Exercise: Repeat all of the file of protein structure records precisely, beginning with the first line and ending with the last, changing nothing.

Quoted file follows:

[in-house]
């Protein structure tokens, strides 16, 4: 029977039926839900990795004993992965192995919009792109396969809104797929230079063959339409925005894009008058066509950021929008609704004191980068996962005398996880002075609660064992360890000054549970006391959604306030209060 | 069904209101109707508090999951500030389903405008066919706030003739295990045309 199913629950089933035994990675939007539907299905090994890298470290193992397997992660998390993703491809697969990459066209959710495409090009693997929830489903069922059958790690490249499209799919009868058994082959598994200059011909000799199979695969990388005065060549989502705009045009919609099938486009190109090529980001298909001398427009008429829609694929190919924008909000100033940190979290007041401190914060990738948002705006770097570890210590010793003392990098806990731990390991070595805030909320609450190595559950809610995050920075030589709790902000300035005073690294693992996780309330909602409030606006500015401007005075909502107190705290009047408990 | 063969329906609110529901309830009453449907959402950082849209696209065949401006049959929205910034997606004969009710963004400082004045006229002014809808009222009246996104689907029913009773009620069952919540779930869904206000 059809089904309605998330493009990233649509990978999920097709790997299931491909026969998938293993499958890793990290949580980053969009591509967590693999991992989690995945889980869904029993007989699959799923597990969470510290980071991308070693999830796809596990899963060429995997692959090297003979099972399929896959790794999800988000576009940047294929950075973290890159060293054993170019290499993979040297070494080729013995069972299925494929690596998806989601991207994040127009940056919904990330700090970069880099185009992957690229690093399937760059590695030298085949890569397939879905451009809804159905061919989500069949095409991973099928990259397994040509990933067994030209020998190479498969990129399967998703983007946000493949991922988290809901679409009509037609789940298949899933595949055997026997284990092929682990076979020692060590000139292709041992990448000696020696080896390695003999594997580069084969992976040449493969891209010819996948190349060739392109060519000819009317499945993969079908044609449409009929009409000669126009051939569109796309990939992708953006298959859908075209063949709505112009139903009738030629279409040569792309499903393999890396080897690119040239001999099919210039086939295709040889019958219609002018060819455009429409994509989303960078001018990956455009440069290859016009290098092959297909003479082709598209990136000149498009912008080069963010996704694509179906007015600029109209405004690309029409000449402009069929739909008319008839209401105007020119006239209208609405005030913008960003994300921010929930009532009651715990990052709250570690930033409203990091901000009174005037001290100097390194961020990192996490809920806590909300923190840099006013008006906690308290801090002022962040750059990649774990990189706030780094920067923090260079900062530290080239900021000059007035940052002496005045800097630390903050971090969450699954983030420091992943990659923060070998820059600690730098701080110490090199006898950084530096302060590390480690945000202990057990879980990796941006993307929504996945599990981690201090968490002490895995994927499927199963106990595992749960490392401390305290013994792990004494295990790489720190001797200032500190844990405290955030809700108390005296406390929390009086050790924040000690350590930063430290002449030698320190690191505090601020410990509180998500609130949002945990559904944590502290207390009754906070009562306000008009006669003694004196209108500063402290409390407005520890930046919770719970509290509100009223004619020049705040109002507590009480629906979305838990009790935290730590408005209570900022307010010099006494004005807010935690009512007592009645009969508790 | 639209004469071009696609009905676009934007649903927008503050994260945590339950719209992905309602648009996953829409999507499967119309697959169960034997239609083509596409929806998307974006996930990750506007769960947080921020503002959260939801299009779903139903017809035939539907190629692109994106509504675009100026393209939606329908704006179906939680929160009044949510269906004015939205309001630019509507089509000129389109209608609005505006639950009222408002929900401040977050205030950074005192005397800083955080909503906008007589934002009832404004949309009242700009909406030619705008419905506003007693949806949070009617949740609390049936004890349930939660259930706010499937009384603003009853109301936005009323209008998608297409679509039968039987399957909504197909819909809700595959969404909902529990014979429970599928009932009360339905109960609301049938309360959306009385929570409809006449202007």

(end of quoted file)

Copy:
[in-house]
């Protein structure tokens, strides 16, 4: 029977039926839900990795004993992965192995919009792109396969809104797929230079063959339409925005894009008058066509950021929008609704004191980068996962005398996880002075609660064992360890000054549970006391959604306030209060 | 069904209101109707508090999951500030389903405008066919706030003739295990045309 199913629950089933035994990675939007539907299905090994890298470290193992397997992660998390993703491809697969990459066209959710495409090009693997929830489903069922059958790690490249499209799919009868058994082959598994200059011909000799199979695969990388005065060549989502705009045009919609099938486009190109090529980001298909001398427009008429829609694929190919924008909000100033940190979290007041401190914060990738948002705006770097570890210590010793003392990098806990731990390991070595805030909320609450190595559950809610995050920075030589709790902000300035005073690294693992996780309330909602409030606006500015401007005075909502107190705290009047408990 | 063969329906609110529901309830009453449907959402950082849209696209065949401006049959929205910034997606004969009710963004400082004045006229002014809808009222009246996104689907029913009773009620069952919540779930869904206000 059809089904309605998330493009990233649509990978999920097709790997299931491909026969998938293993499958890793990290949580980053969009591509967590693999991992989690995945889980869904029993007989699959799923597990969470510290980071991308070693999830796809596990899963060429995997692959090297003979099972399929896959790794999800988000576009940047294929950075973290890159060293054993170019290499993979040297070494080729013995069972299925494929690596998806989601991207994040127009940056919904990330700090970069880099185009992957690229690093399937760059590695030298085949890569397939879905451009809804159905061919989500069949095409991973099928990259397994040509990933067994030209020998190479498969990129399967998703983007946000493949991922988290809901679409009509037609789940298949899933595949055997026997284990092929682990076979020692060590000139292709041992990448000696020696080896390695003999594997580069084969992976040449493969891209010819996948190349060739392109060519000819009317499945993969079908044609449409009929009409000669126009051939569109796309990939992708953006298959859908075209063949709505112009139903009738030629279409040569792309499903393999890396080897690119040239001999099919210039086939295709040889019958219609002018060819455009429409994509989303960078001018990956455009440069290859016009290098092959297909003479082709598209990136000149498009912008080069963010996704694509179906007015600029109209405004690309029409000449402009069929739909008319008839209401105007020119006239209208609405005030913008960003994300921010929930009532009651715990990052709250570690930033409203990091901000009174005037001290100097390194961020990192996490809920806590909300923190840099006013008006906690308290801090002022962040750059990649774990990189706030780094920067923090260079900062530290080239900021000059007035940052002496005045800097630390903050971090969450699954983030420091992943990659923060070998820059600690730098701080110490090199006898950084530096302060590390480690945000202990057990879980990796941006993307929504996945599990981690201090968490002490895995994927499927199963106990595992749960490392401390305290013994792990004494295990790489720190001797200032500190844990405290955030809700108390005296406390929390009086050790924040000690350590930063430290002449030698320190690191505090601020410990509180998500609130949002945990559904944590502290207390009754906070009562306000008009006669003694004196209108500063402290409390407005520890930046919770719970509290509100009223004619020049705040109002507590009480629906979305838990009790935290730590408005209570900022307010010099006494004005807010935690009512007592009645009969508790 | 639209004469071009696609009905676009934007649903927008503050994260945590339950719209992905309602648009996953829409999507499967119309697959169960034997239609083509596409929806998307974006996930990750506007769960947080921020503002959260939801299009779903139903017809035939539907190629692109994106509504675009100026393209939606329908704006179906939680929160009044949510269906004015939205309001630019509507089509000129389109209608609005505006639950009222408002929900401040977050205030950074005192005397800083955080909503906008007589934002009832404004949309009242700009909406030619705008419905506003007693949806949070009617949740609390049936004890349930939660259930706010499937009384603003009853109301936005009323209008998608297409679509039968039987399957909504197909819909809700595959969404909902529990014979429970599928009932009360339905109960609301049938309360959306009385929570409809006449202007």